I had the pleasure of attending the PCI Security Standards Council’s North American Community Meeting in Las Vegas this week. PCI is a consortium formed by American Express, Discover, JCB International, MasterCard Worldwide, and Visa, and its mission is to standardize and enhance worldwide credit card and payment account security. In other words, PCI works to keep credit card transactions safe from theft, breach, and compromise, and the Community Meeting is a great forum to learn about recent developments in cyber threats, theft of credit card data, breach of data security, and overall computer data safety.
In his keynote, Bob Russo, PCI’s General Manager, urged us all to remember that that hacking isn’t adorable anymore. In the first generation of computers, the hacker’s image was of the outsider high-school kid trying to impress his friends. Today, credit card and data hacking is part of an elaborate world-wide underground economy of organized crime. This threat goes far beyond mere vandalism or mischief. Losses are in the hundreds of billions of dollars, and the disruption and existential risks to a business from a breach can be acute.
Insurance Coverage for Data Breaches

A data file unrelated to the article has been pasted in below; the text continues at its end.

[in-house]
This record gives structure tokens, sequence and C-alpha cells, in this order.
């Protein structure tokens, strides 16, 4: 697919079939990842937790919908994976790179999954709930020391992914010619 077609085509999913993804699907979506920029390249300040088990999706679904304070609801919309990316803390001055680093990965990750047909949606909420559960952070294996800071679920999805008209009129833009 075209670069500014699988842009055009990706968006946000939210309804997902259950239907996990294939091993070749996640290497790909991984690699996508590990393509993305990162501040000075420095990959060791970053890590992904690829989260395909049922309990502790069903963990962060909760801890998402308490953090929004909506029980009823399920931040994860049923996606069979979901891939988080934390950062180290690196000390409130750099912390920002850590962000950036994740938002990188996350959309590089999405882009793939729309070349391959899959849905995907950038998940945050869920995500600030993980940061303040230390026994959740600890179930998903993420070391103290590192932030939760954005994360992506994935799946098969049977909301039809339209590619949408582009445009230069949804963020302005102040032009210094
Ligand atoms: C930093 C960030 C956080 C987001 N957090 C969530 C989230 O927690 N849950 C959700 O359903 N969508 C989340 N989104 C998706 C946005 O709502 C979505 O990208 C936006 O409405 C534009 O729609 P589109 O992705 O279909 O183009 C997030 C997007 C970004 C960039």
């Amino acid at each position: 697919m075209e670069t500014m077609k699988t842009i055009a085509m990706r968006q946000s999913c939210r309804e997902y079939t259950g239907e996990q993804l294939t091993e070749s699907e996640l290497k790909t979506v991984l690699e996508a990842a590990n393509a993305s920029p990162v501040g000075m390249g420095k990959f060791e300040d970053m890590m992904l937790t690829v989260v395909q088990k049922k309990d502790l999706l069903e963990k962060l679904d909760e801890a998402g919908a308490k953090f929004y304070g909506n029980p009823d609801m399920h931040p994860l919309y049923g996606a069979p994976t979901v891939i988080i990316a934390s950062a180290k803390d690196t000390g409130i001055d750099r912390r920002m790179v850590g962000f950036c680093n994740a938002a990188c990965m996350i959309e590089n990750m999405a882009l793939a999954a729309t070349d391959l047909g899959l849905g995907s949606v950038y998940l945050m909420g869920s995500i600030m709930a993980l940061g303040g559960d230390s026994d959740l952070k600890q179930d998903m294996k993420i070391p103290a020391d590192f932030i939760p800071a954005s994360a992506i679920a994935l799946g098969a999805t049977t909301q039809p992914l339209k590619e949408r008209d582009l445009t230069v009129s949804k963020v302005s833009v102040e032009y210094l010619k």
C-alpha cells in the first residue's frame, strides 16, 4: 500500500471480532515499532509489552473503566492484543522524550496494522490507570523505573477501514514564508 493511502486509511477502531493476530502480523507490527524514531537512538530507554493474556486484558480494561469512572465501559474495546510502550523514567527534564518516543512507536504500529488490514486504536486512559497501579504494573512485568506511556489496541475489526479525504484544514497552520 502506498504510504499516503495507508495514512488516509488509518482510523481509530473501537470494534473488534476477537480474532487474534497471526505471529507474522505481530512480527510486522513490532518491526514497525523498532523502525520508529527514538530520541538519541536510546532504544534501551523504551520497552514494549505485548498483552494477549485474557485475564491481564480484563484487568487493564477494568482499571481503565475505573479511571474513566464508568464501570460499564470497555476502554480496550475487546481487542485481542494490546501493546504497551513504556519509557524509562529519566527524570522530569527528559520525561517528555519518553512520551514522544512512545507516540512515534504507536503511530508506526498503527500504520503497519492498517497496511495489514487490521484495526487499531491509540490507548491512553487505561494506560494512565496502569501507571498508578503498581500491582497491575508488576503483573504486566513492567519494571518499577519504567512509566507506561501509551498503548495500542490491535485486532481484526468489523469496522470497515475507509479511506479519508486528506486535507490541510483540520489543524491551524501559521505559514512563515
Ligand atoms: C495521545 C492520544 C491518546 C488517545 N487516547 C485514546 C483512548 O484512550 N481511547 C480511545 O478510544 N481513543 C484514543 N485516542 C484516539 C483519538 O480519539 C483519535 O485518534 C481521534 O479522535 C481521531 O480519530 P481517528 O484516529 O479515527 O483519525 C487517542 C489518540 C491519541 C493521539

Most companies that accept card and electronic payments, and that have data to protect, have focused on the Cyber Crime exposure. But, from my standpoint as an insurance professional, it’s clear that many organizations that are fairly sophisticated in their physical risk and health & safety practices sometimes still lag in their data security practices. An indicator of this is the relatively limited penetration of Cyber Liability and Privacy Liability insurance coverage among all classes of merchants. Fortunately, the perception is changing. E-Commerce vendors and companies that accept cards and electronic payments are paying far more attention to contractual data security standards, such as PCI-DSS, and to legal exposures for breach, such as from HITECH or HIPAA.
There is also greater public awareness of a larger trend that’s been happening for years, which is the competition between nations for control of the internet, and competition for both political and commercial control of data. Among the highlights of the conference was a presentation by Mr. Misha Glenny, an English author and journalist, and expert in the field of internet crime. Mr. Glenny discussed how the general threats of “cyber malfeasance” include not just Cyber Crime, but also Commercial and Political Espionage, and Sabotage/Warfare. (This link will bring you to a terrific TED Talk that Mr. Glenny presented in Scotland in 2011.)
One particularly chilling example cited by Mr. Glenny was of a hack of SOCA, the UK’s cyber crimes law enforcement unit, in which the perpetrators were able to alter the contents of criminal records on SOCA’s database. (Frankly, I’m very concerned not just about credit card payments compromise, but also about overall data compromise. Imagine a breach of your company’s computer systems that, in an act of spite, vandalism, or whatnot, wipes or corrupts all your data…)